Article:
Walking an illegal tightrope between the world's tallest towers might sound unthinkable, but Frenchman Philippe Petit has made a career out of 'cheating the impossible'.
Forty-one years ago, Petit walked an illegally-rigged cable that he and his friends had strung between New York's Twin Towers and crossed the space between them eight times over the course of an hour. That 1974 act is the subject of a new Hollywood film, The Walk, which is in cinemas now.
The Twin Towers daredevil has performed nearly 100 high-wire feats in total, and is also a poet, a magician, a street juggler and author. His current project is the Rapa Nui Walk, where he plans to walk on an inclined cable set on Easter Island in homage to the Rapa Nui and their giant stone statues.
Speaking to Nine To Noon this morning, Petit said that it would be "totally impossible" to do a stunt similar to his Twin Towers effort in a major city in the 21st century, but added bad odds had never stopped him before.
"I think everything is possible. Generally speaking, this type of thing would not happen in a big city in the 21st century, yet it is still possible to do the impossible, I am still an advocate of that."
Listen to Kathryn Ryan's interview with Philippe Petit here:
Petit said there were no universal recipes for overcoming a seemingly impossible task, but he was able to "cheat the impossible".
"Basically, the impossible is something that is too big for little human beings, so if we look at a giant wall of granite in front of us, most of us would not be able to attack that wall, they would turn around and be defeated. But if you realise this wall of stone is composed of little grains of sand, you can start digging. So if you take an immense task and if you go one small step at a time, then you forget the immensity of the whole task, and then you go forward, you slowly inch your way through the impossible task."
He said this attitude was something that should be taught in schools.
"We are told to behave and follow the multitude, but we should be encouraged to follow our own calling to shape our destiny. Not to try something twice and say 'oh no, I can't do it', but to keep working on something, because there is always a way to be victorious."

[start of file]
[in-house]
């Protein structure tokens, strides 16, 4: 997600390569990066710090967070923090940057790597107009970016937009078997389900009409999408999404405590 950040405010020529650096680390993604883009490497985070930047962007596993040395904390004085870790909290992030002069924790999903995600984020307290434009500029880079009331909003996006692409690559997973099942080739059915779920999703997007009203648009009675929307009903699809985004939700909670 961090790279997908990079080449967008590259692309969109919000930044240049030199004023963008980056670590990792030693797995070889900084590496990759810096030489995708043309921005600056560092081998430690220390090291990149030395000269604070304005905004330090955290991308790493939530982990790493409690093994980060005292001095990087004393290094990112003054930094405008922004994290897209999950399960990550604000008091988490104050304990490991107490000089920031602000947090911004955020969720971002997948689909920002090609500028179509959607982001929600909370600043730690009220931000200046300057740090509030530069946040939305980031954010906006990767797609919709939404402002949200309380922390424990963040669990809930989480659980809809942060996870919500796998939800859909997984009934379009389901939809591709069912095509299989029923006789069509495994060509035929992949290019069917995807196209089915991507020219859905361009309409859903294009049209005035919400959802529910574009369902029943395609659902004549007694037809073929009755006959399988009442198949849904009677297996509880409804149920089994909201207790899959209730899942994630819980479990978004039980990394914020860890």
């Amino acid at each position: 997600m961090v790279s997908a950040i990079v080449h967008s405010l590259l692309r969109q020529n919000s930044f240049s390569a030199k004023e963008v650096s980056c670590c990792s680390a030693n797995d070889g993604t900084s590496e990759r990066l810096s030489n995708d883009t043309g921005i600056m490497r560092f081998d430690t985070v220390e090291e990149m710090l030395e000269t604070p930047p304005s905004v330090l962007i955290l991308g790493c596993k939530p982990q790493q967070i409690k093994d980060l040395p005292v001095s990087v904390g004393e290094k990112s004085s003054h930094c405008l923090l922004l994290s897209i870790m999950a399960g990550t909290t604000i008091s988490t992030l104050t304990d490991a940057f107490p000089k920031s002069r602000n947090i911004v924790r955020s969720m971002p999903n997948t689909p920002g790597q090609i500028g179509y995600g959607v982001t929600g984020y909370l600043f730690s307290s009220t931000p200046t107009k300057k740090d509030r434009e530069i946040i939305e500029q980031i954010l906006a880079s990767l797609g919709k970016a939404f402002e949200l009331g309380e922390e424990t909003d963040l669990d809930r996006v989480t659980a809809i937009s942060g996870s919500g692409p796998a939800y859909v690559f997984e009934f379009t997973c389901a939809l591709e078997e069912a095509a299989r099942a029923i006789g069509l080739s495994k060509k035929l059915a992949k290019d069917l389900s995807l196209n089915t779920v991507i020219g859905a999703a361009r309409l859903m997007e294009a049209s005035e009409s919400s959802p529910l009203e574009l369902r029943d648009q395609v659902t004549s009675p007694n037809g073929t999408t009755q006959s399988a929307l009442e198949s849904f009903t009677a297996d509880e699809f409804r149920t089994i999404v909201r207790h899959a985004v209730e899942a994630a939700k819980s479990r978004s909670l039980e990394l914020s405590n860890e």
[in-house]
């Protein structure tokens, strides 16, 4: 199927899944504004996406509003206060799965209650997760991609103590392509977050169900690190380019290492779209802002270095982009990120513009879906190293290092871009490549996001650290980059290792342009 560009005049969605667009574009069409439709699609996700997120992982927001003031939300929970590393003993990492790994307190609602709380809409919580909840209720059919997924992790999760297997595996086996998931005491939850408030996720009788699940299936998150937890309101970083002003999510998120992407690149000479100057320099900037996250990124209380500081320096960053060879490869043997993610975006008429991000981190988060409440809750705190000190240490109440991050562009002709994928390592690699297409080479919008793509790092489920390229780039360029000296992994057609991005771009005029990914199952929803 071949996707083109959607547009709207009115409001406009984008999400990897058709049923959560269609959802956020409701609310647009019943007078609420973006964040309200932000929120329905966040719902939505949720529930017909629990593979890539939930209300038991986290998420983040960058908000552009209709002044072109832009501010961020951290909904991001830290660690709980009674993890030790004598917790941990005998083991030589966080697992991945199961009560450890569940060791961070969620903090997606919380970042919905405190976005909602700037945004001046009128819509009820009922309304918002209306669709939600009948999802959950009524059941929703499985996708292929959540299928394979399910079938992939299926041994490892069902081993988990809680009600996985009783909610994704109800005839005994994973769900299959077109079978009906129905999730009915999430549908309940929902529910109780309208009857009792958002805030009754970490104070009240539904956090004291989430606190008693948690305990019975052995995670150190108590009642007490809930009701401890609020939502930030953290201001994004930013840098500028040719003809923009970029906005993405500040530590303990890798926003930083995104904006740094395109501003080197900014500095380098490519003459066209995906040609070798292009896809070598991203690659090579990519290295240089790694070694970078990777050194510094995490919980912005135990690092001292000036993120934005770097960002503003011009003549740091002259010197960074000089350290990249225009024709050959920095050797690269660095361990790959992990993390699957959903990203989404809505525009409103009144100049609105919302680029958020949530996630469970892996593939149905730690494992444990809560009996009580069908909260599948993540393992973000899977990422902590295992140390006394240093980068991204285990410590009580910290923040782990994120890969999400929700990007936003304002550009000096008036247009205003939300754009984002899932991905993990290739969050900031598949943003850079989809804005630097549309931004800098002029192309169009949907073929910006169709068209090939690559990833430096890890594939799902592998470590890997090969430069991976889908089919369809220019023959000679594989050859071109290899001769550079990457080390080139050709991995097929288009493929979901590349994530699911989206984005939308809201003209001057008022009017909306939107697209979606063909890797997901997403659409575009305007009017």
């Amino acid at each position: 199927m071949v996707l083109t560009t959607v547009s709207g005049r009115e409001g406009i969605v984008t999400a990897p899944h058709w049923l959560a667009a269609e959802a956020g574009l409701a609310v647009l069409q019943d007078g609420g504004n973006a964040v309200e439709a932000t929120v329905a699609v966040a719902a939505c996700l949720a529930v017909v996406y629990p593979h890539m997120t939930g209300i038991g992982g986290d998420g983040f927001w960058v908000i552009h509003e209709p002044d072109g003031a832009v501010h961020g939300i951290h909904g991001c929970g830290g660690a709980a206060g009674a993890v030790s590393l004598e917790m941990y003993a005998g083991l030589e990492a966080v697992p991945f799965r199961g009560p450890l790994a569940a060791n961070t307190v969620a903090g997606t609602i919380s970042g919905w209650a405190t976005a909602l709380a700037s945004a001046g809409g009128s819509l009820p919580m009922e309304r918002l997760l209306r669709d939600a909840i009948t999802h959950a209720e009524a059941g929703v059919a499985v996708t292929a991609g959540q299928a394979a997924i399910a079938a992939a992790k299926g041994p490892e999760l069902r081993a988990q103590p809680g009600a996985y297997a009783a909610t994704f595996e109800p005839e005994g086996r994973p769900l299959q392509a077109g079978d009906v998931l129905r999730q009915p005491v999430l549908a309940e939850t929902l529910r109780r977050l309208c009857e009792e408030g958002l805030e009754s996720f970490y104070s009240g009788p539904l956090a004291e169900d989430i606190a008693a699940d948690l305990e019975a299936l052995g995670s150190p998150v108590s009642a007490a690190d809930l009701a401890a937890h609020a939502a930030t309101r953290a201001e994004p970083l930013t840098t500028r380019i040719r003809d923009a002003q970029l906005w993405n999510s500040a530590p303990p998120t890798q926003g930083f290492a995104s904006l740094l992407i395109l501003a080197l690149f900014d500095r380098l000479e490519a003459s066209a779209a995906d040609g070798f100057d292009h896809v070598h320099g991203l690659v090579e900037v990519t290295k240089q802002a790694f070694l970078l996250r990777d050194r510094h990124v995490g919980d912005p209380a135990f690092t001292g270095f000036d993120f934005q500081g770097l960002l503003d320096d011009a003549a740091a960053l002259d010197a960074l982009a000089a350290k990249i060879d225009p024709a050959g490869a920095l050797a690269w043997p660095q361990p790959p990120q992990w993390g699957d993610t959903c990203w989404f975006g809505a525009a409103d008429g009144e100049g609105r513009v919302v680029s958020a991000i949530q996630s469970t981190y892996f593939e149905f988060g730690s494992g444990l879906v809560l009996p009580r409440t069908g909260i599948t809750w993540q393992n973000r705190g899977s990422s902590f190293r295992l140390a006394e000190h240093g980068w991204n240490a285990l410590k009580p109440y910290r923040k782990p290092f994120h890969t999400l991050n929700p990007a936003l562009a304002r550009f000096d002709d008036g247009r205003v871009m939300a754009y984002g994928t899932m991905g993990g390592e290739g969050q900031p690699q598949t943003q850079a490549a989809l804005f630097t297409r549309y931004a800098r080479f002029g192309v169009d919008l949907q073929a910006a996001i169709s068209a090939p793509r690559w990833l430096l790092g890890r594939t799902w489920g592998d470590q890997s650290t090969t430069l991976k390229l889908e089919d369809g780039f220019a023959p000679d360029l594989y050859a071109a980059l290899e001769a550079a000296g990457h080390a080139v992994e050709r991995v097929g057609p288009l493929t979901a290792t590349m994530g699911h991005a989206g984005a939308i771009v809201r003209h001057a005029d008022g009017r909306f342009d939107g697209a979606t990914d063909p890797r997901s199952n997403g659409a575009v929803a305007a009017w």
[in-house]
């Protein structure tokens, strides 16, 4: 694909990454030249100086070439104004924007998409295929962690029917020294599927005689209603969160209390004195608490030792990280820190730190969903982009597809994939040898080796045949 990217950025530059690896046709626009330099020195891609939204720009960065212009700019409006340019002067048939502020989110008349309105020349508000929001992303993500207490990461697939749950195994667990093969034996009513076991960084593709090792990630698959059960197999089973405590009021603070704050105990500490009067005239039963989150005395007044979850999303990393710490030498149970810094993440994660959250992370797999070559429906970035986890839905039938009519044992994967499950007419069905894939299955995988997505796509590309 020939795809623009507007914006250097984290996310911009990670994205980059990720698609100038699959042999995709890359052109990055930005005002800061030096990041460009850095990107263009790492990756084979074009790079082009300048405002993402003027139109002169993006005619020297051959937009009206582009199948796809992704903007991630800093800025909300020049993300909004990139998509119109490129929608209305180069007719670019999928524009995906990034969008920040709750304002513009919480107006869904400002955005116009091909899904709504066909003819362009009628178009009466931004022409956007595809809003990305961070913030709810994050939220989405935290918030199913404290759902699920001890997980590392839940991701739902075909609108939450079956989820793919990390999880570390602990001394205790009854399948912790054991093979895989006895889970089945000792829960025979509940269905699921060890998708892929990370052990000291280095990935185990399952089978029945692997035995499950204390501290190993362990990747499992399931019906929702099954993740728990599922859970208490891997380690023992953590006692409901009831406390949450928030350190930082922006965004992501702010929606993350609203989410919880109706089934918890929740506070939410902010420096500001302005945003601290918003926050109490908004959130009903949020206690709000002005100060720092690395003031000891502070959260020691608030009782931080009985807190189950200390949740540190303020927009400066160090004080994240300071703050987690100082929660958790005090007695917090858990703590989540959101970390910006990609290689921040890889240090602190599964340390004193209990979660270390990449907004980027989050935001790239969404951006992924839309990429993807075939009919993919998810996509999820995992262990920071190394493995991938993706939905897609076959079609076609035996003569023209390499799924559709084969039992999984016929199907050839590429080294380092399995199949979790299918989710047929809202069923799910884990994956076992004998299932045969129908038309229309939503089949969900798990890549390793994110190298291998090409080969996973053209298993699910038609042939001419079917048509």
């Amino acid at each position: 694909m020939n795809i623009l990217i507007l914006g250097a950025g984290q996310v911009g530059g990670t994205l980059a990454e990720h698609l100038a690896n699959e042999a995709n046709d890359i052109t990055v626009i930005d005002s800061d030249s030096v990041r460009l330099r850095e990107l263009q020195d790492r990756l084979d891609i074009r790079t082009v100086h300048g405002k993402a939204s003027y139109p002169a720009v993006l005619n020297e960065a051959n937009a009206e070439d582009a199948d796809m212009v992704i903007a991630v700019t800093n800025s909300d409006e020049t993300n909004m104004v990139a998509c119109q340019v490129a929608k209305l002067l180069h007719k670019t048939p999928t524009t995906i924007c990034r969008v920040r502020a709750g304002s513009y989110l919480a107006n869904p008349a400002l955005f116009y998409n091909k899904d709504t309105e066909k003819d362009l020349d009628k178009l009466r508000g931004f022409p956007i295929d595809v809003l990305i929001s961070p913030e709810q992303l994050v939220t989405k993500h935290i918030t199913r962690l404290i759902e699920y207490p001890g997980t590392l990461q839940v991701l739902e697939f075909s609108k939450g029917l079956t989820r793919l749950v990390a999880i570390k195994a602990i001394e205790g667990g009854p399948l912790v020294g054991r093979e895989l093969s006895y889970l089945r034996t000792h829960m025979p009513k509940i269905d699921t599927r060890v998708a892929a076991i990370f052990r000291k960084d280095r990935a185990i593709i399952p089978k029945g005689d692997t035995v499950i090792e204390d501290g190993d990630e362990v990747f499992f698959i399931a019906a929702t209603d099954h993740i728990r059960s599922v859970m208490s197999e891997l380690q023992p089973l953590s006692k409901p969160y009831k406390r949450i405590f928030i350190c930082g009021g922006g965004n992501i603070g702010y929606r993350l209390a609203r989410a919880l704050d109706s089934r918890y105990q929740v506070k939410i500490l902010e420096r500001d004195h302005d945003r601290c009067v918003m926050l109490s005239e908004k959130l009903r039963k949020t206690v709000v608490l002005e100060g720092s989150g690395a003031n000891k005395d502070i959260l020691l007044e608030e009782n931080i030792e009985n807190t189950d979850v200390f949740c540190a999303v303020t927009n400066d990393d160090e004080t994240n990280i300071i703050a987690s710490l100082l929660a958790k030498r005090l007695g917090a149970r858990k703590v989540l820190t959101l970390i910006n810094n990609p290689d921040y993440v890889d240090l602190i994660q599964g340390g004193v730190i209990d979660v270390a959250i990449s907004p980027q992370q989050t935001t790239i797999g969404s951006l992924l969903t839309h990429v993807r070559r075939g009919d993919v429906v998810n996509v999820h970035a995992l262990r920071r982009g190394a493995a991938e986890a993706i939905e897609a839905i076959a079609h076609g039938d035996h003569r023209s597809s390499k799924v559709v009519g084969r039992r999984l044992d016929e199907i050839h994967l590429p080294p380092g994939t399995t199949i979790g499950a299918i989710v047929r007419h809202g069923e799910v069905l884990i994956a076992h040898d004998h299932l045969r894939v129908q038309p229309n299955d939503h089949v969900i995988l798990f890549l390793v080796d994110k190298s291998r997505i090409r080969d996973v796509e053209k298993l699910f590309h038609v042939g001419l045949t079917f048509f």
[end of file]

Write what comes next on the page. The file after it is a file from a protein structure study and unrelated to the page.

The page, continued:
Slowly working through an impossible task might sound easy enough, but it is a different situation when you step out on a wire 415m high, with any failure inevitably leading to certain death.
Despite the danger, Petit said he could only have positive thoughts in his head when he took his first steps out onto the wire.
"This is the price of my survival on the wire. If I were to put my first foot out with doubt in my heart, with trembling in my feet and hands, with question marks all around me, I should not do that step. I should run away and recompose myself. Fear has no room for me on that wire, only majesty and happiness and joie de vivre"
After thousands of hours of practice on the wire, Petit said walking it became deceptively simple, because it was as natural as breathing.
"We naturally breath, and these natural things are not complex, although they can be studied and the actual mechanism and system of walking could be complex. But it has a naturalness that appeals to everybody, except when you look at people on the street, almost nobody knows how to walk, they move their feet in a strange way, not walking fluidly.
"But it's also the most difficult thing in the world, maybe because of its natural simplicity. You have to feel how the cable breathes, you have to breathe in unison with the cable, which I learned from thousands of hours of practising on the wire."
Forty years after the Twin Towers walk, Petit's story has been told in books and documentaries, with Joseph Gordon-Levitt playing him in the new movie. Petit said the latest adaption generally got the details right, even if the filmmakers felt the need to add a few more tiny dramatic moments to his walk.
Petit told Nine to Noon that his plan his walk between the towers began long before they were completed, with his imagination sparked by the first plans for the buildings. But it wasn't the height of the newly-built towers that saw him take on the challenge.
"It was nice that they were the highest towers in the world at that time, but I was actually attracted by the negative space that the Twin Towers were creating in the void. And by venturing into another world of cloud and birds, and to me they were magnificent because of their simplicity and their height, and I got to know them very well as I was preparing my walk."